Where Prentice stood

The former site of the Prentice Women's Hospital building by Bertrand Goldberg, demolished in 2014.
The upper floors of the new Arkes Pavilion give a clear view of where the old Prentice Women’s Hospital building stood.  Completed in 1975, the building was part of Northwestern Hospital, which demolished it in 2013-14, despite long and intense opposition.  The building’s architect was Bertrand Goldberg.

Prentice, which housed not only Northwestern’s maternity hospital but its psychiatric ward, was unforgettable on account of its peculiar rounded tower, a cylindrical cluster in the shape of a clover-leaf or quatrefoil, which seemed to float or balloon over a squat dark building that formed its base.  The tower, made mainly of poured concrete, had disproportionately small oval windows whose placement accentuated the tower’s strange shape.

The building was an example of the brutalist style (of which Regenstein Library at the University of Chicago is an instance, too).  It was assertively drab; impractical, too.  Ironic, then, that it should live on in one’s mind: provocative and futuristic, one-of-a-kind.

Chicago is about to become a very expensive place to live

shows the unpaid debt obligations of our governing bodies
It’s never fun to get a property-tax bill.  Getting one in Chicago is excruciating.  The debt summary printed on every bill packs a wallop.  It’s truly frightful to behold.

On the left are the taxing districts: the city and county governing bodies that derive at least part of their revenue by taxing our properties.  The next column states the debt of each entity.  The debt levels range from a relatively modest $287 million at the Cook County Forest Preserve District to $3 billion at the Water Reclamation Board on up to $13 billion at the Chicago Board of Education.  Top of the heap is the City of Chicago, which is $36 billion in the red.

While an explosively compounding debt is strangling each of these entities, here’s the most mind-boggling fact: all their debt burdens together (in addition to those of the state of Illinois, which are thankfully absent from the property bill!) rest on the backs of Chicago taxpayers.

The total debt saddling metropolitan Chicago collectively is over 63 billion dollars.  Of the various entities we are beholden to, the Community College system runs most responsibly: its debt is only $400 million.

The chart’s third and fourth columns list the excessive pension and healthcare benefits that our governmental bodies have promised to their employees.  The fifth column shows the funded pension and healthcare obligations as a percentage of what’s owing.  All our governing entities have awarded compensation deals to their employees that are far beyond their means.  The City of Chicago can meet only 33% of its obligations; the community-college system, zero.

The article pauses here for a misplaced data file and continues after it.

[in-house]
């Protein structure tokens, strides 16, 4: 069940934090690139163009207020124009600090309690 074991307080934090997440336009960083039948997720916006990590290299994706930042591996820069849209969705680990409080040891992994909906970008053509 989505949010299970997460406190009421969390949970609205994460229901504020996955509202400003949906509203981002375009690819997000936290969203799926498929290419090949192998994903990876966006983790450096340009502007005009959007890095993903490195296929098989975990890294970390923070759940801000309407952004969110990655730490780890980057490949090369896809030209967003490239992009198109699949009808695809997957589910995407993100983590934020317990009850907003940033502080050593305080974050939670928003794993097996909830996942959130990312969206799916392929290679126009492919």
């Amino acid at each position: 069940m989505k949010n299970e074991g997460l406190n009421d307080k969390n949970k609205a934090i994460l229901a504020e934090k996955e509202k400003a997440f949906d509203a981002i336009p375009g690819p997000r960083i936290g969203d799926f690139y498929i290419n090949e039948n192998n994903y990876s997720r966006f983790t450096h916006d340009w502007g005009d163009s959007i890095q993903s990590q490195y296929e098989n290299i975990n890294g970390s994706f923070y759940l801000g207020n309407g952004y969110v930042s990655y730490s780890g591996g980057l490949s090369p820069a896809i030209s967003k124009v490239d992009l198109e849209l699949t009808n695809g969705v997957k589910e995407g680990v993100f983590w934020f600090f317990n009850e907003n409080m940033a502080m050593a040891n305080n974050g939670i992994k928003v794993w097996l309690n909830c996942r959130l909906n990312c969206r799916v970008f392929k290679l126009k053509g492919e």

What story of pork lies behind the $2.5 billion obligation of the Metropolitan Water Reclamation District (MWRD), an operation that has something like 2,200 employees?  Back in 2010, Dan Mihalopoulos and Patrick Rehkamp, writing in the New York Times, detailed the handsome salaries and benefits that typify compensation at the MWRD, which generally far outstrip what similarly skilled city personnel receive.  Yet one would never guess that anything is awry with the finances of the MWRD, for it continues to plow ahead with all sorts of attractive and appealing initiatives—the kind identified with a progressive ‘world-class’ city.  Yet the fact that Chicago’s budget is so out of whack establishes that our officials are still purely bush league.

Over the decades, municipal officers have taken on obligations, engaged in spending, and made promises to employees irresponsibly.  For the sake of re-election, ambition, or warped city pride, our leaders—the mayor, the Cook County Board, the Board of Education, even the Park District—have gotten way beyond themselves when it comes to spending.  Even now, their spending continues because, structurally, the citizenry cannot check their power.  The mayor and everyone else at the helm of municipal government behaves as though encased inside a dreamy impervious bubble, that no amount of popular rage can burst.

New bums will replace the old bums, even if we succeed in throwing the bums out at election time.

Eventually, Chicagoans will vote with their feet, then—voila!—the financial bubble of municipal government will finally burst.

Lincoln at 52

Lincoln stands on a platform with an enormous flag draped on the rail and before a crowd of spectators and an armed guard.
In November 1860, Abraham Lincoln was elected president of the United States.  By the time he turned 52, on February 12, 1861, the Union was crumbling.  The day of his inauguration, March 4, had yet to arrive. Continue reading


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